In situations like these, you have to develop content which relates to the user very personally and fully immerses them in the experience. You can customize your message by including a user’s first name or their geographic location, but that falls far short of engaging with them. What you really need to do, is put yourself in the shoes of your potential customers, and write content which actually motivates them to purchase your product.
As an example, consider the new vehicle previously mentioned, which runs on a rechargeable battery. If you can write content about this product which fully engages your readers, they’ll probably be much more motivated to purchase than they would have been, with even a full listing of benefits provided.
One way you could do this would be to talk about the people in your reader’s neighborhood would be affected by carbon emissions, possibly triggering respiratory problems or an asthma attack. Everyone in your reader’s neighborhood would undoubtedly breathe a little easier if more people were driving vehicles with rechargeable batteries, rather than those which generated a high volume of carbon emissions.
Your content doesn’t look professional
Nothing turns off a reader faster than content which is full of grammatical errors, misspellings, typos, or run-on sentences. As soon as any kind of content becomes difficult to read or raises the possibility of misunderstanding in the reader’s mind, it’s likely to be abandoned. Numerous studies which have been conducted on the subject have concluded that simple spelling errors have probably led to millions of dollars worth of lost sales.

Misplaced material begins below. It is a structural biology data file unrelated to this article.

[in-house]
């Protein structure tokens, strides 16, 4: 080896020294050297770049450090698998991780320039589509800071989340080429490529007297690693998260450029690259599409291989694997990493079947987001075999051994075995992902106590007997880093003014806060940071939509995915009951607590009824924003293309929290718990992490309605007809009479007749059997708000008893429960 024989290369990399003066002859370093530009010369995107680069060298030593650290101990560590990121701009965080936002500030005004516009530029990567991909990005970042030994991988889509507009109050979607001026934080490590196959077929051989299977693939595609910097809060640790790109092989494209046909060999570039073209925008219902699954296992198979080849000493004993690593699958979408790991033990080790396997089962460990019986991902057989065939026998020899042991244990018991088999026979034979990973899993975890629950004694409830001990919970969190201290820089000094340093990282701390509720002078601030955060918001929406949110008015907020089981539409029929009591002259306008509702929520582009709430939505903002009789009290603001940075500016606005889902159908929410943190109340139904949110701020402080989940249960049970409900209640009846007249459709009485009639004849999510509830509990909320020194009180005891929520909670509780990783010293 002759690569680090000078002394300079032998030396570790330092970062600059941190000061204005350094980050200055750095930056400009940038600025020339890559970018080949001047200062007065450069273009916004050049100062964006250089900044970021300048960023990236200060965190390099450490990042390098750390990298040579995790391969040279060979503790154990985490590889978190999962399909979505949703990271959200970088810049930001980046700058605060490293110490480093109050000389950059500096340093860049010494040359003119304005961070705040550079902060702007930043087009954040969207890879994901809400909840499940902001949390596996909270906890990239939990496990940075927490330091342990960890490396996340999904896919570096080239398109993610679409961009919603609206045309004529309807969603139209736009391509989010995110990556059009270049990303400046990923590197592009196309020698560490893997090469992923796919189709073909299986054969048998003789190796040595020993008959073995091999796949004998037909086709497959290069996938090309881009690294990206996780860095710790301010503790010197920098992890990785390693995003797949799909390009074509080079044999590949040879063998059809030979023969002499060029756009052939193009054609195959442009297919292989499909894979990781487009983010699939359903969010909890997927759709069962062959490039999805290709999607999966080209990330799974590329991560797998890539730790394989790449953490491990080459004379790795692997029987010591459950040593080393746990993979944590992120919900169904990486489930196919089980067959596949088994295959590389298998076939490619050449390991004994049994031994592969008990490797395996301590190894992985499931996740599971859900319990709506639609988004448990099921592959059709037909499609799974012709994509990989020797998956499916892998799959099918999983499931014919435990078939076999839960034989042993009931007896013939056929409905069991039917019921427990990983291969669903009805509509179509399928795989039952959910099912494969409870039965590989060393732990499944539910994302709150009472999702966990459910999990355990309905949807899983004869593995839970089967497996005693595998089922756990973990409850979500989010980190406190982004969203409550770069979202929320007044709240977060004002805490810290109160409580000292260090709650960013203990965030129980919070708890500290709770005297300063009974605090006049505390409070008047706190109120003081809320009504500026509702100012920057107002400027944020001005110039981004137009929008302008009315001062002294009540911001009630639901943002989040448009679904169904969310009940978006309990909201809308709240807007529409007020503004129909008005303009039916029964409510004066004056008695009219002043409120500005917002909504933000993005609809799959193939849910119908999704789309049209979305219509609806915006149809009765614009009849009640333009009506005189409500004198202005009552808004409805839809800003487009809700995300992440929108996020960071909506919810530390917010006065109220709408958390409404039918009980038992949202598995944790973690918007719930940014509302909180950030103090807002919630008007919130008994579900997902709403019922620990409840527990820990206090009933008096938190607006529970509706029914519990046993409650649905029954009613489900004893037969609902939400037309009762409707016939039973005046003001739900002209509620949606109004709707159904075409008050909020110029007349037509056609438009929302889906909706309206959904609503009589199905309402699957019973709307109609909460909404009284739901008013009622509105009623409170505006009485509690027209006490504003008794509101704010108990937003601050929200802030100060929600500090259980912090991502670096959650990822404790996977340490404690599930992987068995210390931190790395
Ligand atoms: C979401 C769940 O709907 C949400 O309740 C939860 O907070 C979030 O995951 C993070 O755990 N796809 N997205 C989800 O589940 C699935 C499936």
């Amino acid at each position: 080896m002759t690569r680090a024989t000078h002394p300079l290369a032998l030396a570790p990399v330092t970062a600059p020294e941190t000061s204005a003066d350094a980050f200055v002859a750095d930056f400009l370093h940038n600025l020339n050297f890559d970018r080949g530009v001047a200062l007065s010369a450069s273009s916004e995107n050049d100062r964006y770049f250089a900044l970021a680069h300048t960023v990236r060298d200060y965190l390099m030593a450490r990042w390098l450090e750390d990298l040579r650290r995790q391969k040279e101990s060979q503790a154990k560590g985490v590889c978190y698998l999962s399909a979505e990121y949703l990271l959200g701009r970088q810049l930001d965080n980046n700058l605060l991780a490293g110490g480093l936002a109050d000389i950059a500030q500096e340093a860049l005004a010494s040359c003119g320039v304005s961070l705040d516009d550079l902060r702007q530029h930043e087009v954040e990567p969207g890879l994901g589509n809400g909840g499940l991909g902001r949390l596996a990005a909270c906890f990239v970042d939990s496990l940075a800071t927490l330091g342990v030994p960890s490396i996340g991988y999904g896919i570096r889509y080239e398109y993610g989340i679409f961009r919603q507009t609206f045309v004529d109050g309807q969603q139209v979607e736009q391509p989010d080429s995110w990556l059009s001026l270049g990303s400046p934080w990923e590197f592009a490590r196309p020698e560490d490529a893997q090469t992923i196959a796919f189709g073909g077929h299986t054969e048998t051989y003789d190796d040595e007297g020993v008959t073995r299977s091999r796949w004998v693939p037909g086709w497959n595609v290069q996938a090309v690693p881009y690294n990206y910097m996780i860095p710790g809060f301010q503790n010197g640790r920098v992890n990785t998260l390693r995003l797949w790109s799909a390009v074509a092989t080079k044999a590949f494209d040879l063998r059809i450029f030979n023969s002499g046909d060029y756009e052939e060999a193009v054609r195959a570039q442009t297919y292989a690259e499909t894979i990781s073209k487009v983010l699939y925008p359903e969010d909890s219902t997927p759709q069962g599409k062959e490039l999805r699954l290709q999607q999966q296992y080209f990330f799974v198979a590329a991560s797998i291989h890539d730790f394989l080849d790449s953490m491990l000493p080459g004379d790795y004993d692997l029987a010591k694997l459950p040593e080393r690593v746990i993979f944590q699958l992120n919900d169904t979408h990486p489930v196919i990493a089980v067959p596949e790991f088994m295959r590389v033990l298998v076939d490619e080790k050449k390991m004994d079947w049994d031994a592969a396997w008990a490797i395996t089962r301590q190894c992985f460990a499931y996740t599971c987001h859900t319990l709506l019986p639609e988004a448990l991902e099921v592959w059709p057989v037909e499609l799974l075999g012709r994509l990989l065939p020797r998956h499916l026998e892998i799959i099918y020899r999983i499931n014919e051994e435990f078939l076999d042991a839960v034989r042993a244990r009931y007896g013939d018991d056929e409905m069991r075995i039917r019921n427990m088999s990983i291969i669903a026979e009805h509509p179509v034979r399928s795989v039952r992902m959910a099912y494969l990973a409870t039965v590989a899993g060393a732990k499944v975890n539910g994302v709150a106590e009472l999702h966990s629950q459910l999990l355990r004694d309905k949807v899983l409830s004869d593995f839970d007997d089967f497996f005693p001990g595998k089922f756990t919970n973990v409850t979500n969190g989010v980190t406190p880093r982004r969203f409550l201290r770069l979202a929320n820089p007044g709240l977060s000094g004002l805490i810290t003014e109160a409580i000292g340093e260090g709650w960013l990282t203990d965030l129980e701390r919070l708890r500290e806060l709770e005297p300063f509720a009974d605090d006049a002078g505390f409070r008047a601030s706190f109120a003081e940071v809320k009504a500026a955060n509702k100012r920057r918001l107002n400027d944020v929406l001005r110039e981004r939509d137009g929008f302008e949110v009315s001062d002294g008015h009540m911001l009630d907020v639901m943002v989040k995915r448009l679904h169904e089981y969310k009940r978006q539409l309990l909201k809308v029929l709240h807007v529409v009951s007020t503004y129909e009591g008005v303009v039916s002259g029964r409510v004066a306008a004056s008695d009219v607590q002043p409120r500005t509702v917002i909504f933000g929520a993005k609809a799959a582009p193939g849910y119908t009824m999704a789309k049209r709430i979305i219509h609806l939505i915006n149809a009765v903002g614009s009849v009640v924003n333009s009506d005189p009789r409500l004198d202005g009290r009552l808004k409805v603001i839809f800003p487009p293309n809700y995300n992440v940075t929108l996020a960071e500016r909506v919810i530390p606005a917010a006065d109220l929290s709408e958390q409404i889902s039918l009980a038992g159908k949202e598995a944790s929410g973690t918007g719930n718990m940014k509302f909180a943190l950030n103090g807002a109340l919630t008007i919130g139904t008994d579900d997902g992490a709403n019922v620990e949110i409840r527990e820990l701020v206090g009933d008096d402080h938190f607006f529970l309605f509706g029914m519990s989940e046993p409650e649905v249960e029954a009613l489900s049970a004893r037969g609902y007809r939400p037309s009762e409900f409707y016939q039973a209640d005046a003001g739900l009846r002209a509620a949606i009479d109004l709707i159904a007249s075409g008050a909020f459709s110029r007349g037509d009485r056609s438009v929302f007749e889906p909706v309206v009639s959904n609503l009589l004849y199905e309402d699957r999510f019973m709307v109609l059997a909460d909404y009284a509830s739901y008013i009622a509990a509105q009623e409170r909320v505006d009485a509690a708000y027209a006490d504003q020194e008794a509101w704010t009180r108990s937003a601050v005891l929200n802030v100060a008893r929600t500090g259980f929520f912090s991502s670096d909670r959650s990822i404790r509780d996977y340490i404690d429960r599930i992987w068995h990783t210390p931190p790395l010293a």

The Better Business Bureau has warned Internet surfers that one very prominent red flag with email scammers and website scammers, is the proliferation of grammatical errors and misspellings. When you have a number of mistakes in your content, it can seriously damage your credibility and your professionalism, and that in turn, is very likely to depress your sales.
In conclusion, there are at least three ways of improving the performance of your online content, so that you’ll know it isn’t the content itself which is preventing sales figures from rising to levels you were hoping for. The first improvement is to describe the benefits of your product rather than its features, including enough content to guarantee clarity and understanding. The second enhancement is to provide motivation for potential customers by including a call-to-action, and by immersing them in the experience of using your product.
The third way of ensuring that your content is performing optimally is to provide your readers with content which is mistake-free, highly readable, and relevant to their daily lives. If you can consistently produce content like this, you should be able to boost the performance of your online content, and that in turn should lead to increased sales for your business. Your content should be clear and concise, and length should be determined by the need to fully describe your product, rather than by any arbitrary word count.